“Hide” and Seek
Yesterday, prior to supper, Mama and the kids were playing “hide” and seek. The reason I put the word “hide” in quotation marks is apparent if you’ve ever played this game with preschoolers. If you haven’t had the pleasure, I shall explain, as best I can, the tactics used by small children:
First off, they will endeavour to use the same spot over and over again. I mean, if it was a terrific spot to begin with, then why shouldn’t it be equally good the second, third, or four hundred and seventy-sixth time?
Secondly, they will generally announce to the person in charge of seeking where their chosen hiding spot will be, so as to be sure that they will be found again.
If they deem that the seeker is taking too long to find them, they will inevitably come out and make sure that they haven’t been forgotten about. This, at least in our house, takes place no more than 20 seconds after the “Ready or not” call.
About the time I was 10 or 12, I started thinking about what it means to call out “Ready or not, here I come!”, and I thought that it was a strange thing to say. I mean, who isn’t ready by the time that this statement is yelled? It just doesn’t make sense.
Now that I play the game with a three-year-old and a four-year-old, I’ve discovered the answer to my question. The odds of them being ready by the time that this statement is made are slim-to-diddly. C’mon guys, you know that you have a limited amount of time to pick a spot, and make yourself hidden. It’s not even like you have to pick the spot. It’s the same darn spot that you used last time, and the time before that, and the oh-so-many times prior to that. Sometimes I don’t think that they’re taking this game very seriously.
I wish I could say that this picture is of Saarah counting while everyone else hides, but I would be lying if I did. No, this was how she chose to hide, on one occasion. This brings me to my next point: They suck at hiding. I mean, really suck. It’s a darn good thing that there isn’t a very serious reason that they might be needing to hide, otherwise they’d be in a whole heap of trouble.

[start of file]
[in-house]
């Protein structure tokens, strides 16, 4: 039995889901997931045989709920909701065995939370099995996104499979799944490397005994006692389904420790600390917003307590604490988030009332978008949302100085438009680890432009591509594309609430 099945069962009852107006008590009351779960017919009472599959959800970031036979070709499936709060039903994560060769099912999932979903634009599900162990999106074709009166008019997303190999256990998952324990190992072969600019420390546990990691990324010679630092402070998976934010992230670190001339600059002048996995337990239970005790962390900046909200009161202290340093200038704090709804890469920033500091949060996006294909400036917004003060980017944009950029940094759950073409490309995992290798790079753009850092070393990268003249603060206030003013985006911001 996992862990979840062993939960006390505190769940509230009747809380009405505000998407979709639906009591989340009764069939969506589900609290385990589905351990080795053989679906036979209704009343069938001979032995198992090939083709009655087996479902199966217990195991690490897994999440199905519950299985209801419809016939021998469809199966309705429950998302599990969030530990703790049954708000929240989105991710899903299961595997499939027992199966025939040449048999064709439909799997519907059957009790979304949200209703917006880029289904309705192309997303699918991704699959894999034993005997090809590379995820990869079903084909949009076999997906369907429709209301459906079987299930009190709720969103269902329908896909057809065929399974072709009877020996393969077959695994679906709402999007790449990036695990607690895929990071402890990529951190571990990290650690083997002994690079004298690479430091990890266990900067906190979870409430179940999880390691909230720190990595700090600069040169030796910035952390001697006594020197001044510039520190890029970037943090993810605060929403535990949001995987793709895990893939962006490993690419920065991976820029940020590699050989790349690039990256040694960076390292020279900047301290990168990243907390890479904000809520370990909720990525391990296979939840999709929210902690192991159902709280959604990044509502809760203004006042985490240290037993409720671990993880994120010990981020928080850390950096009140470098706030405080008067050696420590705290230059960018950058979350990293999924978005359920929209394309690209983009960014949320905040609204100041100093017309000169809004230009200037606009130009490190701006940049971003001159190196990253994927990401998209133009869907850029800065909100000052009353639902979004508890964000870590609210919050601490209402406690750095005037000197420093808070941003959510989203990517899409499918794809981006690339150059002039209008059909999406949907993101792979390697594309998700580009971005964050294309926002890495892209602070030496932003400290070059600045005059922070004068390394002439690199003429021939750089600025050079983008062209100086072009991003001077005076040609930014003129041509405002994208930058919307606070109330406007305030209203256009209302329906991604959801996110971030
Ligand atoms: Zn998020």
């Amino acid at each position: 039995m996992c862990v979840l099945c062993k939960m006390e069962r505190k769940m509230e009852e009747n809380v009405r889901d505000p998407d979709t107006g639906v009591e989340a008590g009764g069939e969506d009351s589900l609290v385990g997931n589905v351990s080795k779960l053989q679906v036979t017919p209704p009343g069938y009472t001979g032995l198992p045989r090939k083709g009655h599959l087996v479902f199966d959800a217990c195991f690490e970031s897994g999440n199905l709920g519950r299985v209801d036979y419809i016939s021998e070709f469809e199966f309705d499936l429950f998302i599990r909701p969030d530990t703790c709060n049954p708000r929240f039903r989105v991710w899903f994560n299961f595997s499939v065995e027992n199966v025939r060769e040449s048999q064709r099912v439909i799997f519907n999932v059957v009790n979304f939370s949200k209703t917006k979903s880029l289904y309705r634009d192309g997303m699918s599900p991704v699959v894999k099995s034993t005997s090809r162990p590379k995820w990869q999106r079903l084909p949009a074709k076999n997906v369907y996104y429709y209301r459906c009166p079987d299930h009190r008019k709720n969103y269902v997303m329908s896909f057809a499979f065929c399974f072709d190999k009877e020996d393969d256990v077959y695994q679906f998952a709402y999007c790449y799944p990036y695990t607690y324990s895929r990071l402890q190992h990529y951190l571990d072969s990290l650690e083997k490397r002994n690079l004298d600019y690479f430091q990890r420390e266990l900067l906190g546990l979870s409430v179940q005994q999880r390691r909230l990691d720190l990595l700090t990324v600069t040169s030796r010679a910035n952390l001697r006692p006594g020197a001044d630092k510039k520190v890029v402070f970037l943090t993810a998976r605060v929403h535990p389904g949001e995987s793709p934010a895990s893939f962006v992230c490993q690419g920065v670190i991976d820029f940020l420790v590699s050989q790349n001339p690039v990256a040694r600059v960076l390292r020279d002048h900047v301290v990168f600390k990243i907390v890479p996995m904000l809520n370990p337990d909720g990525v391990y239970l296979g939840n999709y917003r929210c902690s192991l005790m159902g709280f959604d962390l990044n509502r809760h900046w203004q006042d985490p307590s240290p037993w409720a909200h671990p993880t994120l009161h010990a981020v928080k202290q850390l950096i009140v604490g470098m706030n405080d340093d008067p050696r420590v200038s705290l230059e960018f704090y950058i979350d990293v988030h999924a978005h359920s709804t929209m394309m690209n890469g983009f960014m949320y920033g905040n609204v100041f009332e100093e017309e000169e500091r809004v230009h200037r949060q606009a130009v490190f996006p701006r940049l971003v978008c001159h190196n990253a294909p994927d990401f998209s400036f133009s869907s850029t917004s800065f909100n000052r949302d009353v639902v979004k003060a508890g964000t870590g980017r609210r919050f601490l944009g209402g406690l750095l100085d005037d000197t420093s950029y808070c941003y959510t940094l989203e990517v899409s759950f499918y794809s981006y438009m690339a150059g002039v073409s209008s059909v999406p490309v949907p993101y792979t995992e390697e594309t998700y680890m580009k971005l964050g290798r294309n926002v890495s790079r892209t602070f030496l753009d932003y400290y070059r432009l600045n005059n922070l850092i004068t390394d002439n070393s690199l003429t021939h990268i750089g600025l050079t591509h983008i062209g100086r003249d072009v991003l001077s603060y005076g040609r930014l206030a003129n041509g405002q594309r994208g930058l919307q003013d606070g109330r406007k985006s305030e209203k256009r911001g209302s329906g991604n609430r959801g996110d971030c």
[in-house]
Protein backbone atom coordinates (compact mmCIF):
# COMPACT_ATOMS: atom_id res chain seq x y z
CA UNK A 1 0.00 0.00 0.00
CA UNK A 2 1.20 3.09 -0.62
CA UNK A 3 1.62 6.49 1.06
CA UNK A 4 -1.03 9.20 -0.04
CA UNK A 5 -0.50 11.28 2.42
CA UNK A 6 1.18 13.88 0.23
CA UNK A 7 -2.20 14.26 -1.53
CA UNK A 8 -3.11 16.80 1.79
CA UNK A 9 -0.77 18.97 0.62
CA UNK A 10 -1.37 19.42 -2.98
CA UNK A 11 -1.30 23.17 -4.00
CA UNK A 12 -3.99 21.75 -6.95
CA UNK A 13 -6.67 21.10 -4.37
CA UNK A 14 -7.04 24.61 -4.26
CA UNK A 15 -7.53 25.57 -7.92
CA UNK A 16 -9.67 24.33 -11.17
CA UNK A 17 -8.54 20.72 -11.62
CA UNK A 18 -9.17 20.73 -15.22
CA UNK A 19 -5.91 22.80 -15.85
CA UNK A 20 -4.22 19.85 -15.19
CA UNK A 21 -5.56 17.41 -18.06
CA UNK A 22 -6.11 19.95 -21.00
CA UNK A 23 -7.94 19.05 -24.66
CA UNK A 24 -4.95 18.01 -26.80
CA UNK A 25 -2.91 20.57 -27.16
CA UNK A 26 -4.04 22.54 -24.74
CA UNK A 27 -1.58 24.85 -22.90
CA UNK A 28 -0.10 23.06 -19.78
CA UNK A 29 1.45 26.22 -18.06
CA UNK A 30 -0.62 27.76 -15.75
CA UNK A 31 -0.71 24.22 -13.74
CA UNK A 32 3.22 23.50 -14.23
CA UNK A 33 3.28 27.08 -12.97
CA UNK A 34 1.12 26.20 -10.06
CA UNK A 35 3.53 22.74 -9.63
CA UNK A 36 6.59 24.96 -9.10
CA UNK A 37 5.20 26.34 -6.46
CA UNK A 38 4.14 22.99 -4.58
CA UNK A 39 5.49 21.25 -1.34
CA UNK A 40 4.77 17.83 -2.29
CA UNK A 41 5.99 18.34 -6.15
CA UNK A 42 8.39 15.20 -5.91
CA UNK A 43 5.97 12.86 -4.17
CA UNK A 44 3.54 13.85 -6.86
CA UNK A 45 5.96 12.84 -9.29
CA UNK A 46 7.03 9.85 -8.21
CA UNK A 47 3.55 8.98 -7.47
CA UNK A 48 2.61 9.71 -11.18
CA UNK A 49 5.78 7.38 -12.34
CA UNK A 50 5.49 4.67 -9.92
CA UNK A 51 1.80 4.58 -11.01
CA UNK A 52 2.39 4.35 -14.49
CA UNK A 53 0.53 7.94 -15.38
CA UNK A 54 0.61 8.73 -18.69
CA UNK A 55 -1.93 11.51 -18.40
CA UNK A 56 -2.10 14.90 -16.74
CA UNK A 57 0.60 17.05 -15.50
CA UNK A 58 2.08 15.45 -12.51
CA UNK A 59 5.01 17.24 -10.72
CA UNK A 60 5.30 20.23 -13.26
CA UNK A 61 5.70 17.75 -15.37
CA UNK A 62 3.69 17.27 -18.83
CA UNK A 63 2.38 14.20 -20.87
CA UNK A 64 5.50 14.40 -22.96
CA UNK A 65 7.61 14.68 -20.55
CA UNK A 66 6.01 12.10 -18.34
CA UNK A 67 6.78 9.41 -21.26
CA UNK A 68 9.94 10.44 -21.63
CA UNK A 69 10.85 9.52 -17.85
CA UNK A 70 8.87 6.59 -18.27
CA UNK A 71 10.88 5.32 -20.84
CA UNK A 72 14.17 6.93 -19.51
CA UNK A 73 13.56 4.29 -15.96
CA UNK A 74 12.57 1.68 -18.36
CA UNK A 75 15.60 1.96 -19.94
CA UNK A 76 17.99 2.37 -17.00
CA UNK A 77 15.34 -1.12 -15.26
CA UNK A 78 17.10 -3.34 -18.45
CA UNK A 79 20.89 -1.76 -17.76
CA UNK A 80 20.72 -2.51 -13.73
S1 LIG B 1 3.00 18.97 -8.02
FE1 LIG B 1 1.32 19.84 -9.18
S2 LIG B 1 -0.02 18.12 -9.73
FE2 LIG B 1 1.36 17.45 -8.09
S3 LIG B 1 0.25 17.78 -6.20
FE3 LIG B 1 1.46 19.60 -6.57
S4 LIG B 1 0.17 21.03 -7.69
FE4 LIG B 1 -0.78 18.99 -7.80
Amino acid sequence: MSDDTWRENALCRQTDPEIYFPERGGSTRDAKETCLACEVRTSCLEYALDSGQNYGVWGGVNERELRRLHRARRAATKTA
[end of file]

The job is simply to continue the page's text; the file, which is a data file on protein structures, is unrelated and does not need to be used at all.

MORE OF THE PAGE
When I was running a daycare in our house, the kids wanted to play hide-and-seek one day, but there was a baby sleeping in one of the rooms. During this time, I insisted that the kids play only in the living room, so as not to wake the baby. They told me that they would play just in that room. Now, it’s not like we have an expansive living room, by any means, nor is there anywhere that one might be able to hide. They, being terrible at this game, managed to entertain themselves for nearly 30 minutes with this activity.
About a month ago, we were all playing hide-and-seek together, and Mama decided to hide somewhere other than her usual spot. She wasn’t overly hidden, but the two of them couldn’t find her for love nor money. She was even calling to them from her spot, and had to eventually emerge, given that they had both given up and were quite upset that they hadn’t succeeded in their efforts.
She had only walked into Tevye’s closet, and hidden there. They were in and out of that room at least 10 times, but failed to look there. There isn’t even a door on his closet!
Of course, when they do succeed in finding someone, especially if they’ve hidden somewhere new, they get quite excited.
I love you both very much, but you stink at Hide-and-Seek